Senate Minority Leader Dana Dow, R-Waldoboro (right), flanked by fellow Republican leaders, gives the party's response to a speech by Gov. Janet Mills in this 2019 file photo. Credit: Troy R. Bennett | BDN

Republicans, frustrated by their lack of power in state government amid the coronavirus pandemic, are looking to reclaim control of the Maine Legislature after Democrats seized control of Augusta in 2018, but they face an uphill battle as other races have captured attention.

Democrats have long held an advantage in the Maine House of Representatives, with Republicans only controlling the lower chamber for two years in the past two decades. The Senate, where Democrats currently hold 21 seats while Republicans have 14, presents a more favorable map. Republicans held control of the upper chamber between 2014 and 2018.

With two months until Election Day, Republicans face financial and environmental disadvantages. Democratic groups have far more money than Republicans with more Democrats running uncontested. A Bangor Daily News poll last month found that Democrats had an 8-percentage point edge on Republicans on a generic legislative ballot.

The election has special significance for both parties. The party controlling the Maine Legislature in 2021 will have more power in redistricting, which will set legislative boundaries for the next decade. It comes amid a global pandemic that has shaken up campaigning and as Maine has received outsized national attention due to competitive federal contests.

So far, political groups supporting Democratic legislative candidates have vastly outraised Republicans, according to state data. It is typical for Democrats to outraise Republicans in legislative races, but this year’s margins are greater than the 2018 Democratic wave year that swept Gov. Janet Mills and strong legislative majorities into the State House.

Part of that stems from the Democratic Legislative Campaign Committee, a national group aiming to help Democrats win state legislative seats that has poured $350,000 into Maine this year. Its Republican counterpart has only sent $75,000.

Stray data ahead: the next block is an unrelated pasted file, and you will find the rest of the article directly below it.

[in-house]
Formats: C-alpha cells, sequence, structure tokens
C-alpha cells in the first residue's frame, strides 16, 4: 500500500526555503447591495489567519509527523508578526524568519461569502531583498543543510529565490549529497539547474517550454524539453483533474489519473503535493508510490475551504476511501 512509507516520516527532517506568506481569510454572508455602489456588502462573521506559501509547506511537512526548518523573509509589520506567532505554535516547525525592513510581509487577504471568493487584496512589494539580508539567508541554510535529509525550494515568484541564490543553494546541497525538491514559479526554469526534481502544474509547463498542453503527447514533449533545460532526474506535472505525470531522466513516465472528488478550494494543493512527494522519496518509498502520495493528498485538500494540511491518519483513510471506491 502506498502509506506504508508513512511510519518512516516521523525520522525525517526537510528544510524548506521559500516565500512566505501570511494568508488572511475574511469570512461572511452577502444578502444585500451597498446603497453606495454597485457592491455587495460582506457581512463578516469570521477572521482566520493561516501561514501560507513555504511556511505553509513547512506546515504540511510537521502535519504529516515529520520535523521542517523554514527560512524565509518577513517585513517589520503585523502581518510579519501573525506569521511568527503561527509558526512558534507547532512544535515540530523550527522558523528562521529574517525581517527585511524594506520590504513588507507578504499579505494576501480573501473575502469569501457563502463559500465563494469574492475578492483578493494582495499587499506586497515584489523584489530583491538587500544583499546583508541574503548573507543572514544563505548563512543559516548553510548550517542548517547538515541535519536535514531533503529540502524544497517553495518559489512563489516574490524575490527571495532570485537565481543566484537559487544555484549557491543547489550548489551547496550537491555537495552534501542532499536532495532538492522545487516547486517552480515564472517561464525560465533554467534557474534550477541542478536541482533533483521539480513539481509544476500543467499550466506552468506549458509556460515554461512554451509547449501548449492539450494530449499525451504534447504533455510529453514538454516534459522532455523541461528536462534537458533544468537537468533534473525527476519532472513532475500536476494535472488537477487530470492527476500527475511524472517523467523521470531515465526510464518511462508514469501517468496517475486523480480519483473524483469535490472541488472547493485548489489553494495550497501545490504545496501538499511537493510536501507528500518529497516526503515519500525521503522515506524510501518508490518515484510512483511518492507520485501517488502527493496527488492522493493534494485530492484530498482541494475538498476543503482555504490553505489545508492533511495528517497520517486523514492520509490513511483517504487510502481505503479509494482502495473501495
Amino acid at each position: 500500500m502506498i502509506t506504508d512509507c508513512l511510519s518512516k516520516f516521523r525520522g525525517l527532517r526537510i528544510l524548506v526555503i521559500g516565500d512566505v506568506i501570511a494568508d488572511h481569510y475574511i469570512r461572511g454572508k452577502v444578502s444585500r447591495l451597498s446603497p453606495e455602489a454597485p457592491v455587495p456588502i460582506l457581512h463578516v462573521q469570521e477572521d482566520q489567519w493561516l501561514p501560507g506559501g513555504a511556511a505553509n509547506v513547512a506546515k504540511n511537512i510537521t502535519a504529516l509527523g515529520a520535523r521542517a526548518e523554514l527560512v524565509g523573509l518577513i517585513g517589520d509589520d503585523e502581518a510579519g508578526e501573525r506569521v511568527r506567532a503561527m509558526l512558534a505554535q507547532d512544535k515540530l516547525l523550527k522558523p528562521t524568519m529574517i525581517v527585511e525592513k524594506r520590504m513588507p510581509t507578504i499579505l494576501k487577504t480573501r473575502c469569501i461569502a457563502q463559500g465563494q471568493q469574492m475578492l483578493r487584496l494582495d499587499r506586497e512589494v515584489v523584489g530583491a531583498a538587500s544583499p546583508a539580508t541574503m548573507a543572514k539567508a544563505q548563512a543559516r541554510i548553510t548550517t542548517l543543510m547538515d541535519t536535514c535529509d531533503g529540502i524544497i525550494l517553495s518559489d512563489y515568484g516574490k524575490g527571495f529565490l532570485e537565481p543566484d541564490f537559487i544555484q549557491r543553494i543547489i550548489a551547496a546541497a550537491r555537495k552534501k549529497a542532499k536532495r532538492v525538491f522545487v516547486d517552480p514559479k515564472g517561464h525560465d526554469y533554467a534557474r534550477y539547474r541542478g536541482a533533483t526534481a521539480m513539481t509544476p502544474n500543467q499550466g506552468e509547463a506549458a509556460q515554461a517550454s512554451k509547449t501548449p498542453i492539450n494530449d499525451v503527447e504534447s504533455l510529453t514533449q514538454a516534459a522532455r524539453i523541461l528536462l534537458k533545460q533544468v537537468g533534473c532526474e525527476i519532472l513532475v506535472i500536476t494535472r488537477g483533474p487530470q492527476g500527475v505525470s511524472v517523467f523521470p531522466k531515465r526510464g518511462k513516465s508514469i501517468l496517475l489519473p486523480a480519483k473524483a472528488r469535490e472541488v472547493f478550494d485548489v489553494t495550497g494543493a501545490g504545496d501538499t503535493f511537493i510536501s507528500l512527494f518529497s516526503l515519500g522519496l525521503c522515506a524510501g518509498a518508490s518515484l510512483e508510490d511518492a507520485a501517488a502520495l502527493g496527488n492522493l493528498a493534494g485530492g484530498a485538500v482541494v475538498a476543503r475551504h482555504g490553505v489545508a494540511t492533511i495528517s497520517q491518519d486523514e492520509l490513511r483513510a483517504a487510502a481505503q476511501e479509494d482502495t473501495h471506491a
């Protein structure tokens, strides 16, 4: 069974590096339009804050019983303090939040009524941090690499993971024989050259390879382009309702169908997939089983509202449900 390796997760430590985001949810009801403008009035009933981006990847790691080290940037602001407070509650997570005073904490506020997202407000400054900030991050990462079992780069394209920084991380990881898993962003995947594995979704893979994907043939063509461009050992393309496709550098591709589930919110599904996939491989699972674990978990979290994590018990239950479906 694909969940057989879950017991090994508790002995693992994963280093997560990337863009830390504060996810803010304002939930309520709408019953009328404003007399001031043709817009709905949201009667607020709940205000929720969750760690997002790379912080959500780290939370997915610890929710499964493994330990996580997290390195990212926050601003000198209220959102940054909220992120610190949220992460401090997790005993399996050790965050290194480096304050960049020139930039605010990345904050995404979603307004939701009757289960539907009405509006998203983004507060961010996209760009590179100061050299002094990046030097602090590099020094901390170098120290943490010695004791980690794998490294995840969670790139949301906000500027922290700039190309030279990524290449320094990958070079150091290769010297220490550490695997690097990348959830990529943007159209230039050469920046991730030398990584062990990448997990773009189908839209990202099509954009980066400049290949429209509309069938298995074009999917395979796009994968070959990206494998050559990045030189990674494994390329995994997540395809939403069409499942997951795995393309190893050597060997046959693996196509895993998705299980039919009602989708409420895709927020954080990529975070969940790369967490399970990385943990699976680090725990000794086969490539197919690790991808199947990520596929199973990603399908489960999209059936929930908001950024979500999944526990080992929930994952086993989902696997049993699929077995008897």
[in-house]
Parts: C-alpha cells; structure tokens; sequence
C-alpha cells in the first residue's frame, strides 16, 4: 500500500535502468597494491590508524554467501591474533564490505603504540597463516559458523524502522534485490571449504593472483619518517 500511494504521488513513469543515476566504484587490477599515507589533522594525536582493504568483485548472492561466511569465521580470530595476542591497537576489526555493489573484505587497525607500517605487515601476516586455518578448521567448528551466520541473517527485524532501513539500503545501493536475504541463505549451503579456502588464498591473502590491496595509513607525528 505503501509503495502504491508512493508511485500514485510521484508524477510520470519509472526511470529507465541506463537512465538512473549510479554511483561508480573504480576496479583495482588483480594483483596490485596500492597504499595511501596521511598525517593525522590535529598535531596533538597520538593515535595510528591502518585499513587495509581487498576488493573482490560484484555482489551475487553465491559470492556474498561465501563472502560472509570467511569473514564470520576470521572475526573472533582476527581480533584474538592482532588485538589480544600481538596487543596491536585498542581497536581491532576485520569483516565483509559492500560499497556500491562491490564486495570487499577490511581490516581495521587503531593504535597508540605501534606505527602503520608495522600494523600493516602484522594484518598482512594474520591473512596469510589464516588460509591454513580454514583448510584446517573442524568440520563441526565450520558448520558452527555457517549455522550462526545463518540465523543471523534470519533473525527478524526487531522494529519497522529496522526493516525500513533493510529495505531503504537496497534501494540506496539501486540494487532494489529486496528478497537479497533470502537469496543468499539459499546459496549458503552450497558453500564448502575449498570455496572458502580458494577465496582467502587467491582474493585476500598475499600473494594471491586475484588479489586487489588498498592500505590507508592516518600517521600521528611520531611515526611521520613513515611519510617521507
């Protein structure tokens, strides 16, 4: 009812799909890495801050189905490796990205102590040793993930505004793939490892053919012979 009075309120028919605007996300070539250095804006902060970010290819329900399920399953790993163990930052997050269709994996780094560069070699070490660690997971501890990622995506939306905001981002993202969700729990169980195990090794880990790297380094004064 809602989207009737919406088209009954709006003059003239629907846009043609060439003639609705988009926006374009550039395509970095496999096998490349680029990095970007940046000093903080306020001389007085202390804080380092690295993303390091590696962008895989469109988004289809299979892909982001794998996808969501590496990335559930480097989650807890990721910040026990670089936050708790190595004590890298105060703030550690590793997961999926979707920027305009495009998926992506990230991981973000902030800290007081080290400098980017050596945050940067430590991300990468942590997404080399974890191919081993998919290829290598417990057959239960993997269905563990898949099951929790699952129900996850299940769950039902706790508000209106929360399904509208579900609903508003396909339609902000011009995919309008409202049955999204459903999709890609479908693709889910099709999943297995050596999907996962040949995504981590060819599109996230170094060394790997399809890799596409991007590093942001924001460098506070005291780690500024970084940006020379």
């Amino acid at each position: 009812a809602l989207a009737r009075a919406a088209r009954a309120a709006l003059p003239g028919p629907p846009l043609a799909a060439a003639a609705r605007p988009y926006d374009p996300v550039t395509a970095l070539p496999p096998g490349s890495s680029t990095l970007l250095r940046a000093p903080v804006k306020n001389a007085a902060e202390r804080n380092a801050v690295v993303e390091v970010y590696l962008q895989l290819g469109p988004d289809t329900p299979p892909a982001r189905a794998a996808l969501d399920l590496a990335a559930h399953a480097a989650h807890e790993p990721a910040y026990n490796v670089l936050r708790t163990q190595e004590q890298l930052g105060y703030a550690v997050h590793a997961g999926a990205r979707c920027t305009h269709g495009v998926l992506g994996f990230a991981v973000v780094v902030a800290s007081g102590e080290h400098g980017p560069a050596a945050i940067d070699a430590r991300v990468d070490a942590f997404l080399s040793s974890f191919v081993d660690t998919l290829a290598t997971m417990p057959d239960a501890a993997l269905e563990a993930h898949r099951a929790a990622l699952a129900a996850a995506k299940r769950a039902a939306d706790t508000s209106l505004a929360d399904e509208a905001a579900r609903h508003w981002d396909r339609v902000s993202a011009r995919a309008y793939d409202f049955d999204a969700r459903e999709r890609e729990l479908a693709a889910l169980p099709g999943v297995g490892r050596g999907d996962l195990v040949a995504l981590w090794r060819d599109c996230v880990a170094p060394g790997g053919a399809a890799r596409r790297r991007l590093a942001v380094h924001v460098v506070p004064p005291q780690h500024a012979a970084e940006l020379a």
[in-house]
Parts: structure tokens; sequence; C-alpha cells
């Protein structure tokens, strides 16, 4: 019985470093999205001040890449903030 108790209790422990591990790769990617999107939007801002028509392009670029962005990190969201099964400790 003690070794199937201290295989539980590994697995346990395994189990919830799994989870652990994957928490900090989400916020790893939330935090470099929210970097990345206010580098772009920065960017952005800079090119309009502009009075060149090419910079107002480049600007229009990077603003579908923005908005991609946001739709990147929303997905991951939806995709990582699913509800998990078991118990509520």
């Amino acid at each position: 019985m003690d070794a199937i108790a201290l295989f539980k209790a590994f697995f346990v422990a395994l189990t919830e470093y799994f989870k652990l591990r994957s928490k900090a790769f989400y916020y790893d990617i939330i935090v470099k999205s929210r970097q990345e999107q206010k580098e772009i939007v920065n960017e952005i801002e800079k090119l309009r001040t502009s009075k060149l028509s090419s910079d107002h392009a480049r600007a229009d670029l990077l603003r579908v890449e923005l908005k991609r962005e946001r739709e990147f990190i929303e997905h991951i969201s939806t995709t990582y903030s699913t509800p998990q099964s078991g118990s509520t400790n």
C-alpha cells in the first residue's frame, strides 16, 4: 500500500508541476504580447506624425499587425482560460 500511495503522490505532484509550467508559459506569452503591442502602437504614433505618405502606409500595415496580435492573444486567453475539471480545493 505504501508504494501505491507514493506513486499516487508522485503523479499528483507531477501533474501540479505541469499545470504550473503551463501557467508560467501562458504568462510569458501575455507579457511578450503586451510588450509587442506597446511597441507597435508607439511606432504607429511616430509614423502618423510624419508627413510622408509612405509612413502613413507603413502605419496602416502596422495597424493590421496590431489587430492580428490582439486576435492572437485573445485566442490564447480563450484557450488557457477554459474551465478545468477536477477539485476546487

The Republican National Committee transferred more than $400,000 to Maine Republicans earlier this year, but that money largely went toward a still-uncertain people’s veto challenge to a ranked-choice voting law. Republicans have invested more in presidential politics in Maine than Democrats, though President Donald Trump trails former Vice President Joe Biden in polls here.

The fundraising gap for state legislative candidates “definitely puts us at a disadvantage,” said Ryan Lorrain, who runs the political committee supporting Republican House candidates, pointing to Democrats’ ability to spend on mail and ads.

Julia Brown, who manages Senate races for the Maine Democratic Party, noted money was one of only several factors that could swing a race, instead highlighting candidates’ work on community engagement activities like delivering groceries and offering rides.

Money is far from a guarantee of victory — several candidates lost primaries in July despite vastly outspending their opponents. But fundraising helps parties and candidates pay for mail and digital ads, which have taken on added importance as a substitute for some in-person events due to the coronavirus pandemic.

Democrats have already begun targeting certain races, with at least $6,200 in ads and mailers in competitive districts, according to state data. The party is supporting vulnerable incumbents including Sens. Michael Carpenter, D-Houlton, and Louis Luchini, D-Ellsworth, and going on the offensive against legislators including Senate Minority Leader Dana Dow, R-Waldoboro, who faces a challenge from progressive Rep. Chloe Maxmin, D-Nobleboro.

Legislative Republicans undertook independent expenditures in a handful of races ahead of the July primary, boosting several more moderate candidates whose victories give the party a better shot in swing districts in November, including former Sen. Brian Langley, R-Ellsworth, who will face Luchini, who won his seat easily in 2018.

But Republicans’ general election spending has been limited to mailers backing Stephanie Anderson, the former Cumberland County district attorney running in a Democratic-leaning Senate district that includes Cape Elizabeth, South Portland and part of Scarborough.

Nearly three dozen state legislative races are uncontested, and that mostly favors Democrats. Two Democrats are running unopposed in senate races, both from liberal districts representing Portland. Among House races, 22 Democrats are running unopposed compared to only 10 Republicans. Uncontested seats include House District 28, which is currently represented by Rep. Christopher Caiazzo, D-Scarborough, but was won by a Republican in 2016.

That still leaves 119 competitive House races and 33 contested Senate races, and both parties are continuing their campaign efforts with two months until Election Day.

“A district can be flipped by working hard, spending money efficiently and being a good candidate,” Lorrain said.